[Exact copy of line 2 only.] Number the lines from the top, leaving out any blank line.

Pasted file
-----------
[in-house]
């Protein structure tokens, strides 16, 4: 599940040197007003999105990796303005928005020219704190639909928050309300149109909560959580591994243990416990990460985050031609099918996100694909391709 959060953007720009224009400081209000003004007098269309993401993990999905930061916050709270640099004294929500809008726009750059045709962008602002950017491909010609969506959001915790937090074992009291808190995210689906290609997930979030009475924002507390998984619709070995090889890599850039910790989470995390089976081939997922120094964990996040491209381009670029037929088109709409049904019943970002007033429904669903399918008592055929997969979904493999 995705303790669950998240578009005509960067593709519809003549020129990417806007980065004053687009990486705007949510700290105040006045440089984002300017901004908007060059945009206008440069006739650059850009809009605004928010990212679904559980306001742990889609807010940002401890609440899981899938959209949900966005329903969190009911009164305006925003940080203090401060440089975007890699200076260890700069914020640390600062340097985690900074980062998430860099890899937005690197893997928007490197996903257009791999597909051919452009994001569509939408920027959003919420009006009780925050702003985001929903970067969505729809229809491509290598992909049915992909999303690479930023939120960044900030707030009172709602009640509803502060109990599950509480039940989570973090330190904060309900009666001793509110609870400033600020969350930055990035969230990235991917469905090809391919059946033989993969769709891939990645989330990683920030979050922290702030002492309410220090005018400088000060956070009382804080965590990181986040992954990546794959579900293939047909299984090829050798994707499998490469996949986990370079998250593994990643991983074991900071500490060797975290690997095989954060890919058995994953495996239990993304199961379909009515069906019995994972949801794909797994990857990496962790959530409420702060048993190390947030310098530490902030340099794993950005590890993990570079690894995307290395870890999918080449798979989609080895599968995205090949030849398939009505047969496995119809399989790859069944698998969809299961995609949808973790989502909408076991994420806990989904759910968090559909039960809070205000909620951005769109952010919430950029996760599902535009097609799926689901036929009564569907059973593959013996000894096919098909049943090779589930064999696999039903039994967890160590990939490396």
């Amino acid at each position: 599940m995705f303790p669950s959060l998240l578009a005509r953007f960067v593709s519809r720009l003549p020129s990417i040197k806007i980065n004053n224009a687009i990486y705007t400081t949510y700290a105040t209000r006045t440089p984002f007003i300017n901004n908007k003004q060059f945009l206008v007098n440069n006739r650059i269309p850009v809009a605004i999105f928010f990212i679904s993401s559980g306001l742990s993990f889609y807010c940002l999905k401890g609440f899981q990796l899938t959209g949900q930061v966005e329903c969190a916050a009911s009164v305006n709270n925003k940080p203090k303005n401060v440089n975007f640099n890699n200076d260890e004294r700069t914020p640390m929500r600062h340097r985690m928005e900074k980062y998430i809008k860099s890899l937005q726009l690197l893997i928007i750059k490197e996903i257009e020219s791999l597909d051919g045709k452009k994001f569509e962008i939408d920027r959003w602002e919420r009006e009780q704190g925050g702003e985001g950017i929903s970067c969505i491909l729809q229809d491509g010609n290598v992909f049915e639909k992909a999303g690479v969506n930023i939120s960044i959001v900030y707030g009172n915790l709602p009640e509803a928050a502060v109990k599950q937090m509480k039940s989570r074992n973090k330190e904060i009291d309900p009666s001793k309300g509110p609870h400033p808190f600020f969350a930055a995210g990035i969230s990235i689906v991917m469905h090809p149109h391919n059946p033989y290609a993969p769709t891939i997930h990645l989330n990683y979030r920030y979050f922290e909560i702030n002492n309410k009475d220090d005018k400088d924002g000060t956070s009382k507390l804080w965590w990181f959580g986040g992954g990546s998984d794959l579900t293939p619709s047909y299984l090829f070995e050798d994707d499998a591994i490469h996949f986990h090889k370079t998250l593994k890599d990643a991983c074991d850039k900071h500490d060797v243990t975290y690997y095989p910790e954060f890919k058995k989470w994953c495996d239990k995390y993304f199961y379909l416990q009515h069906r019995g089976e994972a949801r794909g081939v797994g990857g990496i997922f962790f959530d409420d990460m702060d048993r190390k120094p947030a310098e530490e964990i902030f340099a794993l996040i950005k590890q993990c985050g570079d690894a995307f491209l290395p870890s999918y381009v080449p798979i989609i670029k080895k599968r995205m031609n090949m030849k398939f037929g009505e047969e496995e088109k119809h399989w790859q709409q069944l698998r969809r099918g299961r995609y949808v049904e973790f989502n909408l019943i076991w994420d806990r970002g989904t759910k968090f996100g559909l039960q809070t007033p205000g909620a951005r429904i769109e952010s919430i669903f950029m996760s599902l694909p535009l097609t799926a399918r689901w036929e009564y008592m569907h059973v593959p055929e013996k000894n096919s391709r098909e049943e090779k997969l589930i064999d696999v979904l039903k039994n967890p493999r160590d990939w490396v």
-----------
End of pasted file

């Protein structure tokens, strides 16, 4: 599940040197007003999105990796303005928005020219704190639909928050309300149109909560959580591994243990416990990460985050031609099918996100694909391709 959060953007720009224009400081209000003004007098269309993401993990999905930061916050709270640099004294929500809008726009750059045709962008602002950017491909010609969506959001915790937090074992009291808190995210689906290609997930979030009475924002507390998984619709070995090889890599850039910790989470995390089976081939997922120094964990996040491209381009670029037929088109709409049904019943970002007033429904669903399918008592055929997969979904493999 995705303790669950998240578009005509960067593709519809003549020129990417806007980065004053687009990486705007949510700290105040006045440089984002300017901004908007060059945009206008440069006739650059850009809009605004928010990212679904559980306001742990889609807010940002401890609440899981899938959209949900966005329903969190009911009164305006925003940080203090401060440089975007890699200076260890700069914020640390600062340097985690900074980062998430860099890899937005690197893997928007490197996903257009791999597909051919452009994001569509939408920027959003919420009006009780925050702003985001929903970067969505729809229809491509290598992909049915992909999303690479930023939120960044900030707030009172709602009640509803502060109990599950509480039940989570973090330190904060309900009666001793509110609870400033600020969350930055990035969230990235991917469905090809391919059946033989993969769709891939990645989330990683920030979050922290702030002492309410220090005018400088000060956070009382804080965590990181986040992954990546794959579900293939047909299984090829050798994707499998490469996949986990370079998250593994990643991983074991900071500490060797975290690997095989954060890919058995994953495996239990993304199961379909009515069906019995994972949801794909797994990857990496962790959530409420702060048993190390947030310098530490902030340099794993950005590890993990570079690894995307290395870890999918080449798979989609080895599968995205090949030849398939009505047969496995119809399989790859069944698998969809299961995609949808973790989502909408076991994420806990989904759910968090559909039960809070205000909620951005769109952010919430950029996760599902535009097609799926689901036929009564569907059973593959013996000894096919098909049943090779589930064999696999039903039994967890160590990939490396």